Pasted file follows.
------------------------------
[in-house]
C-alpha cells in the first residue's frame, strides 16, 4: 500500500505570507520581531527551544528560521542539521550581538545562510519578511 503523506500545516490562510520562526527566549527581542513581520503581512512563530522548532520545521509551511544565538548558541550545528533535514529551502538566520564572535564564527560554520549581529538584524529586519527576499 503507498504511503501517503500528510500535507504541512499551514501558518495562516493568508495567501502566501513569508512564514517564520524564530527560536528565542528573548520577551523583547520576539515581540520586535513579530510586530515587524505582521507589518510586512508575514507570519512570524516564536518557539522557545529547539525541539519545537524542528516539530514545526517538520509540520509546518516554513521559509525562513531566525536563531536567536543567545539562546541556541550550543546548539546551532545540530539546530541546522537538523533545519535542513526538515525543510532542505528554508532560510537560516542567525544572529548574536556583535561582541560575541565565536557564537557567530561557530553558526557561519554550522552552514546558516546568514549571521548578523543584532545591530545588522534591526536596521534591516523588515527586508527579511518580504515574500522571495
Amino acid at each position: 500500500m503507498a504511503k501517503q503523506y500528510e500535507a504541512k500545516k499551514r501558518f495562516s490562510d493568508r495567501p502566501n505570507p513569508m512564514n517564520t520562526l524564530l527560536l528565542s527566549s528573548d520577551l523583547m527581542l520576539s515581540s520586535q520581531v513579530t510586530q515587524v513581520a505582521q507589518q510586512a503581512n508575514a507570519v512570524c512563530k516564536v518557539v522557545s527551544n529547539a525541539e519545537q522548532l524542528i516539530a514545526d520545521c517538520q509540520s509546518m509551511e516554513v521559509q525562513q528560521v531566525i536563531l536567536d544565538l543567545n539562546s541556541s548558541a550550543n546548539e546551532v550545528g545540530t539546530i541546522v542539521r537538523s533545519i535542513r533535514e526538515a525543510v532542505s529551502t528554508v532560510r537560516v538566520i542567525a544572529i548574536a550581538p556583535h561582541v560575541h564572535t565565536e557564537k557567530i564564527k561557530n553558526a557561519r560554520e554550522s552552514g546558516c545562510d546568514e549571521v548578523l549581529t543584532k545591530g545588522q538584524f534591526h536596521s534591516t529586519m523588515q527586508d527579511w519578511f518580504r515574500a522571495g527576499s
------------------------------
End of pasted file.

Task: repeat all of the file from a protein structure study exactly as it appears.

[in-house]
C-alpha cells in the first residue's frame, strides 16, 4: 500500500505570507520581531527551544528560521542539521550581538545562510519578511 503523506500545516490562510520562526527566549527581542513581520503581512512563530522548532520545521509551511544565538548558541550545528533535514529551502538566520564572535564564527560554520549581529538584524529586519527576499 503507498504511503501517503500528510500535507504541512499551514501558518495562516493568508495567501502566501513569508512564514517564520524564530527560536528565542528573548520577551523583547520576539515581540520586535513579530510586530515587524505582521507589518510586512508575514507570519512570524516564536518557539522557545529547539525541539519545537524542528516539530514545526517538520509540520509546518516554513521559509525562513531566525536563531536567536543567545539562546541556541550550543546548539546551532545540530539546530541546522537538523533545519535542513526538515525543510532542505528554508532560510537560516542567525544572529548574536556583535561582541560575541565565536557564537557567530561557530553558526557561519554550522552552514546558516546568514549571521548578523543584532545591530545588522534591526536596521534591516523588515527586508527579511518580504515574500522571495
Amino acid at each position: 500500500m503507498a504511503k501517503q503523506y500528510e500535507a504541512k500545516k499551514r501558518f495562516s490562510d493568508r495567501p502566501n505570507p513569508m512564514n517564520t520562526l524564530l527560536l528565542s527566549s528573548d520577551l523583547m527581542l520576539s515581540s520586535q520581531v513579530t510586530q515587524v513581520a505582521q507589518q510586512a503581512n508575514a507570519v512570524c512563530k516564536v518557539v522557545s527551544n529547539a525541539e519545537q522548532l524542528i516539530a514545526d520545521c517538520q509540520s509546518m509551511e516554513v521559509q525562513q528560521v531566525i536563531l536567536d544565538l543567545n539562546s541556541s548558541a550550543n546548539e546551532v550545528g545540530t539546530i541546522v542539521r537538523s533545519i535542513r533535514e526538515a525543510v532542505s529551502t528554508v532560510r537560516v538566520i542567525a544572529i548574536a550581538p556583535h561582541v560575541h564572535t565565536e557564537k557567530i564564527k561557530n553558526a557561519r560554520e554550522s552552514g546558516c545562510d546568514e549571521v548578523l549581529t543584532k545591530g545588522q538584524f534591526h536596521s534591516t529586519m523588515q527586508d527579511w519578511f518580504r515574500a522571495g527576499s